We spent a memorable day looking for sea glass on Barricane Beach, my wife and I paddled in the warm, crystal clear water of an Autumn’s incoming tide. The Sri Lankan cafĂ© was luckily still open but sadly had only a few days to go until they crane the hut off the beach; for me this marks the end of the warm summer season. Donna and I drank hot mugs of tea whilst basking in the neon bright Autumn sunshine. Most of the noisy tourists have now gone only retired couples, grandparents with children and intrepid cold water swimmers remain! Perfect!


A wonderful few days spent again as the BLACK ARTS with organised residential workshops managed by Adrian Beasley. The workshops featured tutors Adrian with digital capture, editing and printing, Stephen Raff taking clients through the early wet collodian photographic process and myself painting compositions with clients using the unique Bideford Black pigment. Our clients stayed at the Seagate Hotel in Appledore, North Devon and were taken to venues each day. I had the great pleasure of being based at the scenic Northam Visitor’s Centre beside the beach at Westward Ho pictured above.

Below are pictures of some of our clients work produced over three days involving group discussions. Each evening a different venue was chosen where we chatted informally about our day’s progress over meals at Belluno in Bideford, The Beaver in Appledore and Moran’s Restaurant in Westward Ho. On the final evening we all got together to look at the final work produced which included ‘The Big Reveal’ where everyone could see each other’s compositions. As you can see from the pictures superb work had been produced and the fabulous Indian banquet cooked by Clea, Adrian’s wife, ended the three day course superbly.


HELE BAY painted on a canvas panel 500 x 250mm, using some pigments sourced at Fremington Quay. I am presently working on smaller scale pictures to keep my enthusiasm whilst planning larger compositions which move away from my usual landscape work. Hele is a favourite place of ours to search for seaglass and is a short pleasurable walk along the coast from Ilfracombe Harbour. There is free parking here and is a great place to sit in the sun or explore the rock pools.


I’ve spent an interesting afternoon looking through the rock strata at Fremington Quay. I’ve collected Bideford Black from Greencliff at Abbotsham and used the blackish colour called Poor Man’s Coal from here at Fremington too. A renowned pigment artist called Peter Ward mentions that there are other distinct colours to collect here too, namely, Yellow Ochre, Burnt Umber, White Clay and Grey. On inspection these pigments are quite evident here so after collecting some samples I will prepare them for future painting projects. Below is a link to an interesting article by Peter Ward.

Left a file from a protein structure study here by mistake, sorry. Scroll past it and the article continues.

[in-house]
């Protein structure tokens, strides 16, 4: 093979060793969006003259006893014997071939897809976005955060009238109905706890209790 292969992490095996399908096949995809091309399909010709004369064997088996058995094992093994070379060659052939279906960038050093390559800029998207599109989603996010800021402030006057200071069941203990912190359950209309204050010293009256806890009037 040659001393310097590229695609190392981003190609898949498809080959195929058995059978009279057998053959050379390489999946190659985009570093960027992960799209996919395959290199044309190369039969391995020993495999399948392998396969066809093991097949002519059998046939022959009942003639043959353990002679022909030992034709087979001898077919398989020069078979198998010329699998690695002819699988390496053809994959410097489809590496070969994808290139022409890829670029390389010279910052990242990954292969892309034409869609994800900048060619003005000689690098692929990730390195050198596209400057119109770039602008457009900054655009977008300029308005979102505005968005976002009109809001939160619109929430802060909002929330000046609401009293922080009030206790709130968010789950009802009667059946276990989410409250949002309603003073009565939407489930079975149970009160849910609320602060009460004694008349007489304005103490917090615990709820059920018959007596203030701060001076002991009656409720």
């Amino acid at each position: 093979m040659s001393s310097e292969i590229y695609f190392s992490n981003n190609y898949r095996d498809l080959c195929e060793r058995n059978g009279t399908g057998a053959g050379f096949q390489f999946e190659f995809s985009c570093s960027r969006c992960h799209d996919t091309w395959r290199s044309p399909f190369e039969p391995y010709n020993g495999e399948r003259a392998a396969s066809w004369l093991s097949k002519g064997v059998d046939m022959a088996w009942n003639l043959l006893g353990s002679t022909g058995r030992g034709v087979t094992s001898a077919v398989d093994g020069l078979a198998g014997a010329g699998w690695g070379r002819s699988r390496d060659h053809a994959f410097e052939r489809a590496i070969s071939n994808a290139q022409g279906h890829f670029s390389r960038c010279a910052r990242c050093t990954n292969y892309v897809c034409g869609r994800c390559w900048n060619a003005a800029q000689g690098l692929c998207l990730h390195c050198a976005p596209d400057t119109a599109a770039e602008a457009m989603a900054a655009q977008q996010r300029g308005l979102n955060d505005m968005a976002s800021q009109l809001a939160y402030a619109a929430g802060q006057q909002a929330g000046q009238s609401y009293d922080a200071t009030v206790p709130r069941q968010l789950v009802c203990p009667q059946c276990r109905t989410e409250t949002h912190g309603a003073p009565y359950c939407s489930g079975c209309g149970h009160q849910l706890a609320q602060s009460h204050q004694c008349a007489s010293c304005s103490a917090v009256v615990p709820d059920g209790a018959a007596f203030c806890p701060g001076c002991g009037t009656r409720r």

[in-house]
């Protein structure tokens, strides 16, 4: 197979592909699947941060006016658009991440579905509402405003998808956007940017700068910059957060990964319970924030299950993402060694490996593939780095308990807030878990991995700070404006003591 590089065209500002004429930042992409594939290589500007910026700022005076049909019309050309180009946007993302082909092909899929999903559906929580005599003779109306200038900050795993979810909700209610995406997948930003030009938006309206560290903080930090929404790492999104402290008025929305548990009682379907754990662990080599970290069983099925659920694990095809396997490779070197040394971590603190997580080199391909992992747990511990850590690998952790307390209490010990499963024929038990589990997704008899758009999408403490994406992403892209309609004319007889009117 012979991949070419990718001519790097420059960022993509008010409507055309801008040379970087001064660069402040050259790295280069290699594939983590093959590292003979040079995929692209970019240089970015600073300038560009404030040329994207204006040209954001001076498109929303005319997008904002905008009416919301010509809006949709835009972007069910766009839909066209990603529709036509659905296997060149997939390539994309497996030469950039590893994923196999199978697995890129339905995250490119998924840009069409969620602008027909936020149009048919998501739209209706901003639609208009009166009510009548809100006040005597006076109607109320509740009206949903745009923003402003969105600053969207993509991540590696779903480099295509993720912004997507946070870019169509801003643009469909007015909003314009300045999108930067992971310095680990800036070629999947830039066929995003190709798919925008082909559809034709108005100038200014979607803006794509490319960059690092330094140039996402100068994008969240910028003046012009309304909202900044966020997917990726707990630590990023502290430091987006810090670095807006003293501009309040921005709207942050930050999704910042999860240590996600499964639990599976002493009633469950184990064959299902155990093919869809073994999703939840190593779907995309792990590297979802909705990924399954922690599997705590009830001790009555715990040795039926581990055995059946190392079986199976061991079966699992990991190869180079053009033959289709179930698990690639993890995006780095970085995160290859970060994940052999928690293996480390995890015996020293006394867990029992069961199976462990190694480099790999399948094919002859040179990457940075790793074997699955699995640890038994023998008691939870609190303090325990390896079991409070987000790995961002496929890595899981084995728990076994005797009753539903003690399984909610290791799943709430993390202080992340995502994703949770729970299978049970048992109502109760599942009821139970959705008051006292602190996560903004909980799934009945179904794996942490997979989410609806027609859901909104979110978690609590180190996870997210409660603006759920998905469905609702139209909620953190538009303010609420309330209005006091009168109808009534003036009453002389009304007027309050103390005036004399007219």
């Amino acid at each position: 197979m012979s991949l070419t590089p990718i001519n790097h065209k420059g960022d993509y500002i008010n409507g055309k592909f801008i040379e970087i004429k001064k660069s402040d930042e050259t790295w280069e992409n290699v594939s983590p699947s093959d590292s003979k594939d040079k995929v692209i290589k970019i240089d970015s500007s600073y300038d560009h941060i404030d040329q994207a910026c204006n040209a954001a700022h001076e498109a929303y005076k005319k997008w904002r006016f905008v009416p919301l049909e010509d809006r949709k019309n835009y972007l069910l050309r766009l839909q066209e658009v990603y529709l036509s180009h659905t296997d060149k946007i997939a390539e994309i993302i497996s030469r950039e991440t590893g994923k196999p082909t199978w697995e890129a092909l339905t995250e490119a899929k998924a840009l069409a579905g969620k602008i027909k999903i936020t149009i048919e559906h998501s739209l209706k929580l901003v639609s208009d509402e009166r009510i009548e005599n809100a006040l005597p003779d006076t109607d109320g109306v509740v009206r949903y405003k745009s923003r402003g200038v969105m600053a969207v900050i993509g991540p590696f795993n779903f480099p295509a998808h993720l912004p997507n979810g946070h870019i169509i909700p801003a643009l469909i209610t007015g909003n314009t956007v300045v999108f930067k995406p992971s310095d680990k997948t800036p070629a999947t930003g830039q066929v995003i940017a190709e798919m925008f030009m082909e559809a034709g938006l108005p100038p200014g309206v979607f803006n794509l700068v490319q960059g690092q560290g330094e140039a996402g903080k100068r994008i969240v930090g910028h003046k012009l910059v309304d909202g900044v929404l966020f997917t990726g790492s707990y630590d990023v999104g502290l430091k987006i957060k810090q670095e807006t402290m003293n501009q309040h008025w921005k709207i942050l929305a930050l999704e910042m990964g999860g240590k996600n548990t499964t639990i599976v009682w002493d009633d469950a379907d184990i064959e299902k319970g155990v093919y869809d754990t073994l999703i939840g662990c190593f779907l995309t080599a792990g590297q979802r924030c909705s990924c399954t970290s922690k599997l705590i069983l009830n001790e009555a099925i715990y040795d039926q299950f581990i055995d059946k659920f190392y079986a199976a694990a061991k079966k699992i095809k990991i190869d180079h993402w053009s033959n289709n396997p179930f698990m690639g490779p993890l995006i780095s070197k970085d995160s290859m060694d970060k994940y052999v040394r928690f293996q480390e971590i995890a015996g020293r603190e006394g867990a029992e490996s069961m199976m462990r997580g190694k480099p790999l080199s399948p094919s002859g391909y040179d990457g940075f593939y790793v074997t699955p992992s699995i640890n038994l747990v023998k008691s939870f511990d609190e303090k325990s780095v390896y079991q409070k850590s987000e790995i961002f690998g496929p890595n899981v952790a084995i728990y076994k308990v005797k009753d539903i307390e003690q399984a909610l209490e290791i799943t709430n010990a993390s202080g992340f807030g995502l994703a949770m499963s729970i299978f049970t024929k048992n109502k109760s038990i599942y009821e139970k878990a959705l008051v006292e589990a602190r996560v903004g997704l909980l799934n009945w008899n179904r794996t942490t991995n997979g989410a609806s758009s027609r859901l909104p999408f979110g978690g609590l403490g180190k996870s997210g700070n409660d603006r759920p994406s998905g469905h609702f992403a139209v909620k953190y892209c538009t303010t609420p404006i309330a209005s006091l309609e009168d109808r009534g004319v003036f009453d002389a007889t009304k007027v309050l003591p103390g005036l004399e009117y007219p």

I’m pleased to be part of another Black Art’s project organised by photographer Adrian Beasley. This residential course will run from the 12th to the 16th September and will be based in North Devon. The project will feature the following artists.

Adrian Beasley who will be based at Hartland Quay featuring landscape photography and computer enhancement of images.
Stephen Raff, will be taking students through the wet plate photographic process and creating glass plate images.
Al Brown will show how to make and use the local Bideford Black pigment and use it to create landscape paintings of the North Devon coast.

These few days should prove to be an exciting challenge to create memorable black and white images of North Devon. There are still a few places left! Al


A smaller composition 10 x 20″ just to keep my motivation going whilst I plan my latest large scale project! Image painted from a recent visit to Lee Bay with my wife for a glass hunting forage. My wife Donna makes sea glass jewellery under the name Flotsam & Then Some! We had the usual beer and lunch at The Grampus pub then ventured onto Sandy Cove, for a rare afternoon we had the beach to ourselves and we felt like we were on a deserted island.


Another visit to Lee Bay in North Devon in search of seaglass, known locally as Mermaid’s Tears. First a very enjoyable lunch at The Grampus pub consisting of ploughman’s lunches washed down with their own brewed ale then on to Sandy Cove. Once there we discovered that we had the beach to ourselves and we made the most of the situation by searching amongst the rocks and crevices. The climb back up the steep cliff steps was rewarded with a fabulous panorama of the North Devon Coast and on the walk back sloe berries were already on the trees lining the pathway waiting for the gin makers harvest.


I spent a rather enjoyable few days at this year’s Cropredy Festival in Oxford. It was the first time this has been held for a few years and an air of excitement hung over the area. This festival is run traditionally by the fantastic Fairport Convention and always shows an eclectic mix of the best music around. I loved visiting the village in the morning, having coffee by the working canal and listening to the fringe music at the Brasenose and Red Lion Pubs.
Highlights for the weekend for me were, Trevor Horne with Lol Creme of 10cc, Robert Fripp & Toya, Steve Hackett of Genesis, Turing Brakes and of course the emotional end of the festival featuring Fairport Convention with Richard Thompson and Dave Mattacks playing the entire 1970 Full House album. Maddie Morris was a favourite of mine too. Harvest Moon pictured at the top features Steve Hacket playing Afterglow!

Above the Fairport Farewell with all musicians.